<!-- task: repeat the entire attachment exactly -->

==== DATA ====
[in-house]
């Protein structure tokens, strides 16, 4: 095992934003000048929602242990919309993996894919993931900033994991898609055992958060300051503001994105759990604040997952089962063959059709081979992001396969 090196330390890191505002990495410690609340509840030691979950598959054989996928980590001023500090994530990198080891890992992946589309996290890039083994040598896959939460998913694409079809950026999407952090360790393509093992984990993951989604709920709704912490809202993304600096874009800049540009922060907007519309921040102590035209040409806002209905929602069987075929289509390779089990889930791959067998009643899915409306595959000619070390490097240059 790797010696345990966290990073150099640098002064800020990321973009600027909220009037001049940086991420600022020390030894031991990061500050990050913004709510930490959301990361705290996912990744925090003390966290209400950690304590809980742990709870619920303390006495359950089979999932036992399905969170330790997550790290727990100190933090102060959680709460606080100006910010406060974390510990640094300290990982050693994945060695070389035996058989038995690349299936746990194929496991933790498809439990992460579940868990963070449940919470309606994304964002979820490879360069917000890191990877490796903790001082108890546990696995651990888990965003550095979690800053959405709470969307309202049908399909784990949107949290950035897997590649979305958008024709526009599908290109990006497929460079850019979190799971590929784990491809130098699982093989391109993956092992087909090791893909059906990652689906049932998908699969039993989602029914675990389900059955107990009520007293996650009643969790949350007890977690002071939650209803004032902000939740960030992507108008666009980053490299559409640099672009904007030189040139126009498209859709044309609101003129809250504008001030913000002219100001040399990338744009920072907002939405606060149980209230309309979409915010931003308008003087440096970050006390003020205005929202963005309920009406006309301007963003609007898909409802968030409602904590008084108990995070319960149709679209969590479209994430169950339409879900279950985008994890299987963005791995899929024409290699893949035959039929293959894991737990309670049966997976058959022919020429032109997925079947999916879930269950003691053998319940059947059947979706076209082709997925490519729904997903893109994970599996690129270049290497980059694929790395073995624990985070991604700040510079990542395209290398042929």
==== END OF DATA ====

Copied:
[in-house]
């Protein structure tokens, strides 16, 4: 095992934003000048929602242990919309993996894919993931900033994991898609055992958060300051503001994105759990604040997952089962063959059709081979992001396969 090196330390890191505002990495410690609340509840030691979950598959054989996928980590001023500090994530990198080891890992992946589309996290890039083994040598896959939460998913694409079809950026999407952090360790393509093992984990993951989604709920709704912490809202993304600096874009800049540009922060907007519309921040102590035209040409806002209905929602069987075929289509390779089990889930791959067998009643899915409306595959000619070390490097240059 790797010696345990966290990073150099640098002064800020990321973009600027909220009037001049940086991420600022020390030894031991990061500050990050913004709510930490959301990361705290996912990744925090003390966290209400950690304590809980742990709870619920303390006495359950089979999932036992399905969170330790997550790290727990100190933090102060959680709460606080100006910010406060974390510990640094300290990982050693994945060695070389035996058989038995690349299936746990194929496991933790498809439990992460579940868990963070449940919470309606994304964002979820490879360069917000890191990877490796903790001082108890546990696995651990888990965003550095979690800053959405709470969307309202049908399909784990949107949290950035897997590649979305958008024709526009599908290109990006497929460079850019979190799971590929784990491809130098699982093989391109993956092992087909090791893909059906990652689906049932998908699969039993989602029914675990389900059955107990009520007293996650009643969790949350007890977690002071939650209803004032902000939740960030992507108008666009980053490299559409640099672009904007030189040139126009498209859709044309609101003129809250504008001030913000002219100001040399990338744009920072907002939405606060149980209230309309979409915010931003308008003087440096970050006390003020205005929202963005309920009406006309301007963003609007898909409802968030409602904590008084108990995070319960149709679209969590479209994430169950339409879900279950985008994890299987963005791995899929024409290699893949035959039929293959894991737990309670049966997976058959022919020429032109997925079947999916879930269950003691053998319940059947059947979706076209082709997925490519729904997903893109994970599996690129270049290497980059694929790395073995624990985070991604700040510079990542395209290398042929």